On December 21, 2010, International Criminal Court (ICC) Prosecutor Luis Moreno-Ocampo issued a statement on the situation in Côte d’Ivoire (Ivory Coast). Ivory Coast is now steeped in violence following incumbent president Laurent Gbagbo’s refusal to hand over his office to Alassane Outtara, winner of November’s presidential elections. The situation has not escaped the attention of the United Nations, and was highlighted in a report from Kyung-wha Kang, the UN deputy high commissioner for human rights to a special session of the UN Human Rights council in Geneva. “Between December 16 and December 21, human rights officers have substantiated allegations of 173 killings, 90 instances of torture and ill treatment, 471 arrests and detentions, and 24 cases of enforced or involuntary disappearances,” reported Kang.
In making this statement, the Prosecutor has made a political by exerting pressure with the threat of possible ICC intervention. Ocampo promised that he would open an investigation should any “serious crimes” under the jurisdiction of the ICC be committed. The prosecutor specifically mentioned Charles Blé Goudé, a youth leader who has used incendiary language during daily-televised rallies, warning him of the possible consequences. Ocampo also warned that the UN would respond if its peacekeepers or forces were attacked, which has been a concern.
Ocampo continued by suggesting that African states can find a solution to the problem. But, failing that, “African states could be willing to refer the case to my Office and also provide forces to arrest those individuals who commit the crimes in Côte d’Ivoire.” This last statement appears to be encouraging the domestic institutions to handle the situation by threatening action if they elect not to. This goal falls under the prerogative of complementarity, a principle based on the idea that the ICC is a “court of last resort,” and will only initiate proceedings where domestic jurisdictions are unwilling or unable to investigate and prosecute crimes within the jurisdiction of the court.
This action speaks to the role of politics and persuasion that is, to a degree, an inevitable part of the Prosecutor’s work. While it appears that the Prosecutor’s statement is attempting to advance the call for complementarity and prevent crimes from being committed, States may question whether his chosen method in this instance was an appropriate one. In attempting to force Ivory Coast’s hand in this matter, the Office of the Prosecutor (OTP) is exerting a measure of political pressure. Given that Ivory Coast is not a party to the Rome Statute, the prosecutor would be required to open a case in this situation via ad hoc submission pursuant to Article 12(3) of the Rome Statute or Security Council referral, outlined in Article 13(b). The Prosecutor would likely contend that the ultimate goals, encouraging the intervention of domestic institutions and prevention of further violence, are within his authority. Conversely, it could be debated that the Prosecutor made no mention of whether the Ivory Coast is “unwilling and unable” to handle the matter domestically, a requirement set forth by the Rome Statute. This, combined with statements promising prosecutions prior to the initiation of formal investigations, could lead States Parties to the Rome Statute to question whether the Prosecutor is overstepping his boundaries.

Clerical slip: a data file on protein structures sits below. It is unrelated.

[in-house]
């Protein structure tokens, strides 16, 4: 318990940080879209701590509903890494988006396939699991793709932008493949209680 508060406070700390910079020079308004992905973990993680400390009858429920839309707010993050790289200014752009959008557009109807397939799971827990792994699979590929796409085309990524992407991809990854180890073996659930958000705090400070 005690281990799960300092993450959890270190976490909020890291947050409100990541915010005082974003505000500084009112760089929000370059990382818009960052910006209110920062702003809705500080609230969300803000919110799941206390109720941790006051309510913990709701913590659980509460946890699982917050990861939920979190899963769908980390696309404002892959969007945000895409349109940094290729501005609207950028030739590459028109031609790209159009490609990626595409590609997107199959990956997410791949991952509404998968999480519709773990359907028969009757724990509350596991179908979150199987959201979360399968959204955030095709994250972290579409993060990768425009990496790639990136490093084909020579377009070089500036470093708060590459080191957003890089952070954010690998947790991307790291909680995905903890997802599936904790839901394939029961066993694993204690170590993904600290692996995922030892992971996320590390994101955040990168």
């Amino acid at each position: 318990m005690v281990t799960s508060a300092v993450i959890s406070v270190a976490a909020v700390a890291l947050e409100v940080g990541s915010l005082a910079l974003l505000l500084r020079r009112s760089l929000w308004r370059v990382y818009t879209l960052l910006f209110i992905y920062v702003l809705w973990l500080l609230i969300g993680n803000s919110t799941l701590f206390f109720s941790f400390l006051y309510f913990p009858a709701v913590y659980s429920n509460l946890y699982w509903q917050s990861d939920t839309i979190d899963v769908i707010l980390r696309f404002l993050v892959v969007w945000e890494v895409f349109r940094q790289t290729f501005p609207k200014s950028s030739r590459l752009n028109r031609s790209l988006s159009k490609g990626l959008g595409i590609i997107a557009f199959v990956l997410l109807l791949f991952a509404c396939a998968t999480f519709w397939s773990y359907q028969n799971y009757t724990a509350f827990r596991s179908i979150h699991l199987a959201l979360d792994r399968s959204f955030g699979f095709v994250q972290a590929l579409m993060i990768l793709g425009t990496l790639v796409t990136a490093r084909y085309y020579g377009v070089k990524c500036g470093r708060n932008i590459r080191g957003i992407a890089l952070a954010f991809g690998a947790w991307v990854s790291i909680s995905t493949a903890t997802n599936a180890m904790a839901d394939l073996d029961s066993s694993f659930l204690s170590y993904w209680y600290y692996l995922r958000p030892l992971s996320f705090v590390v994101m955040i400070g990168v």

Another concern is whether the Prosecutor’s actions could play against him in court should the OTP proceed with an investigation and eventual prosecution. Potentially, the accused could argue that the Prosecutor has taken a prejudicial stance regarding guilt prior to the initiation of the investigation. Given all of the existing political pressure on Ivory Coast, it is debatable whether potentially circumventing the rules and procedures of the ICC in exchange for additional political pressure advances the ICC’s cause. The Rome Statute does not specifically address this matter, so it is unclear whether the Prosecutor’s actions are an appropriate means to fulfill his duties and responsibilities. Additionally, in future instances, if the Prosecutor were to act in a similarly preemptive capacity, it is unclear how States Parties to the Rome Statute would react. Perhaps it would engender further complementarity, but it is conceivable that this would be another point of criticism for states such as Kenya, which has recently been reluctant to cooperate with the Court, to further question the ICC’s authority and be wary of its constant presence.
The OTP has taken a position to work towards complementarity and to discourage potential violence—both of which are primary goals of the ICC. But the means by which the OTP has acted to achieve these ends are political ones, leaving it vulnerable to further criticism and a continued lack of cooperation from various States.